Activists launch pro-black 'DotAfro' social networking site
Mandisa Khanyile, 34, a Joburg-based gender activist and mother of one, has co-founded DotAfro, a pro-black social media platform. The platform is not too dissimilar from the Facebooks of this world, offering users video, text and photo functions.
Where DotAfro does differ from Facebook is that it offers users the opportunity to have voice-only status updates, it has a status dislike button and censors less.
Khanyile recently quit her job as a recruitment specialist to pursue her new journey. She has co-founded the business with Tumelo Baloyi and Thato Irish Sogo. All three are directors of the business.
Baloyi is the IT brains in the business, Sogo is entrusted with the financial affairs of the enterprise and pursuing income streams, while Khanyile herself is responsible for the operations.
To put DotAfro to the test, we conducted the interview via a chat on the platform and it appeared smooth enough, bar a few teething problems.
In all honesty, it must have been a poor data connection on either this writer’s side or on Khanyile’s, but once we were online there were no hiccups.
Not nearly as busy as a Facebook - which of course has billions of people registered - the new platform has a number of community forums building on the group.
Like Twitter, DotAfro makes sure you know what your friends and those around you are chatting about, offering a “trends watch” segment.
Khanyile, who had to quit her law studies at the University of KwaZulu-Natal due to a problem with finances, said the platform was growing steadily at 23% new users a week in its beta test mode.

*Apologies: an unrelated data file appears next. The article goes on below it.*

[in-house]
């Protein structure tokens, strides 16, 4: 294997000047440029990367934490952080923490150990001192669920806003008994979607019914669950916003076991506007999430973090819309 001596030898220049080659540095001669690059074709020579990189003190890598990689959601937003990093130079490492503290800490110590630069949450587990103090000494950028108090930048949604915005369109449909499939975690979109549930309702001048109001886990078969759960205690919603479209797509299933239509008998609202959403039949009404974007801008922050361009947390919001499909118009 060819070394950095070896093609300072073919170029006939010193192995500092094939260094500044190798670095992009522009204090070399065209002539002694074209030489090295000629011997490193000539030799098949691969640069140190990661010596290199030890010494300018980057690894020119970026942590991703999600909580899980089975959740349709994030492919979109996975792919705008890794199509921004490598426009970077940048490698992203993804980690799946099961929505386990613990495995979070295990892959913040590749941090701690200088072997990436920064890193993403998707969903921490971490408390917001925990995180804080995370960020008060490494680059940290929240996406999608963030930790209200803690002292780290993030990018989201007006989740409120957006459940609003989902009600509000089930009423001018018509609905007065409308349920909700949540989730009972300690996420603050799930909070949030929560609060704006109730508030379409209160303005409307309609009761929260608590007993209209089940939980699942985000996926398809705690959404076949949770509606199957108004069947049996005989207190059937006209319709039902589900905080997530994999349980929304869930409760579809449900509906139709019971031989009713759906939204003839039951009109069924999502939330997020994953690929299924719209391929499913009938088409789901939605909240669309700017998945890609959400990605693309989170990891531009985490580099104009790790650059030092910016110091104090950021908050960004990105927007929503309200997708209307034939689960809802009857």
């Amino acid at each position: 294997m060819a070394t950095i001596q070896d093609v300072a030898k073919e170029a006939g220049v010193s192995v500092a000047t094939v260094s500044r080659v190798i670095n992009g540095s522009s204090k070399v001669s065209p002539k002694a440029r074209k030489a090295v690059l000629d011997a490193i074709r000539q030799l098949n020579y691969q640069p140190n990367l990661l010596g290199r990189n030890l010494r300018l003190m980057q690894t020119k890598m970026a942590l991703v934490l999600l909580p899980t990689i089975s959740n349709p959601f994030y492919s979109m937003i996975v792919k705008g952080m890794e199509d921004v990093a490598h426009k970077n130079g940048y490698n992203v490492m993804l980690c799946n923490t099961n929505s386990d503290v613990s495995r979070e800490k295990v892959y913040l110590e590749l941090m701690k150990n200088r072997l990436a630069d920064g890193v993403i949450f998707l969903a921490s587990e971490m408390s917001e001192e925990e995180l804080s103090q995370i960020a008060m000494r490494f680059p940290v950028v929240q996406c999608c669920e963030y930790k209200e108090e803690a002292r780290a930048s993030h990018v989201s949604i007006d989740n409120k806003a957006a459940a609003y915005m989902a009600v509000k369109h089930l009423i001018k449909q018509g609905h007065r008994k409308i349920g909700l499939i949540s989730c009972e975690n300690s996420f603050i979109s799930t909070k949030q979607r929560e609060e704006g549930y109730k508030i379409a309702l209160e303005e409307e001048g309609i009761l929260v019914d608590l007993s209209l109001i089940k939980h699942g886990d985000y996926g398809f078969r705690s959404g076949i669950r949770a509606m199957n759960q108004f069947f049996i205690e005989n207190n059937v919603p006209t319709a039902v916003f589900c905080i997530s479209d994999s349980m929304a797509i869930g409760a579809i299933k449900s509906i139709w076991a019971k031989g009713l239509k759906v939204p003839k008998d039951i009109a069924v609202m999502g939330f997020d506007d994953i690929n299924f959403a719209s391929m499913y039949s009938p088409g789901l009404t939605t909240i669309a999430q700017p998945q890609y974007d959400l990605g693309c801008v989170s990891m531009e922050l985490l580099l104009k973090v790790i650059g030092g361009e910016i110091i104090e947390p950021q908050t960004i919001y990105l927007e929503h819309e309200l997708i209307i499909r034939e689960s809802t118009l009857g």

“I just want to say that niche group social networks are to be found all over the world - we have them in countries like China and Russia, yet when you open one to deal with the experiences of black people, all of a sudden all hell breaks loose. Pro-black does not equal anti-white,” Khanyile said.
Khanyile has been blocked in some form or another at least eight times in the recent past for expressing herself on topics such as #MenAreTrash - a hashtag that has been championed by feminists worldwide on Twitter in recent years to highlight patriarchy.
“I was banned on Facebook eight times over Men are Trash, so has Ntokozo Qwabe over #FeesMustFall and Andile Mngxitama for talking about land. It’s a norm for black activists,” she said.
“We want a platform for conversation, not a messaging service like Twitter or Snapchat, with limited characters and devoid of content. DotAfro is the first to launch voice status updates and our site is also the first to launch genderless profiles,” said Khanyile.
I asked what the big deal was about genderless profiles and whether other races were allowed on the platform.
Khanyile answered: “We believe in a genderless society, the only way we can end patriarchy, misogyny and gender-based violence is to have a society that does not recognise gender, but just people. So we said ‘let’s start it in our virtual community’,” she said.
“(People of colour) want a platform free of censorship; they want to be able to articulate themselves in more than just text,” said Khanyile.
The former Mowat Park Girls’ High School entrepreneur said the idea was born in May this year out of frustration and by June she had launched a beta version for the test phase.
The second beta test phase went public in September and she is happy with the gradual growth.
“We chose to open our beta test to the public because this site must be tailored to the needs of people of colour, so we wanted them to tell us what they wanted from it,” said Khanyile.
Social media sites and websites rely heavily on adverts and data for income and Khanyile says they aren’t veering off the path.
“Yes we are using the same model. Our user numbers have grown at 23% a day since we launched the beta - we are doing well.
“We have already secured advertisers so early in the game.”
And what’s the ultimate goal for the platform and the end-game - to topple Facebook?
“When DotAfro is the go-to platform for people of colour globally. We use social media to ignite change in how the world treats us as people of colour. When we finally start working towards formulating and executing the black agenda,” she said.
I asked Khanyile if this meant “it’s a black-only platform?”
She responded: “White people who want to make a positive contribution towards the black agenda are welcome. As you saw (during registration), we don’t ask your race group at sign-up”.
To sign up for DotAfro: https://beta.dotafro.com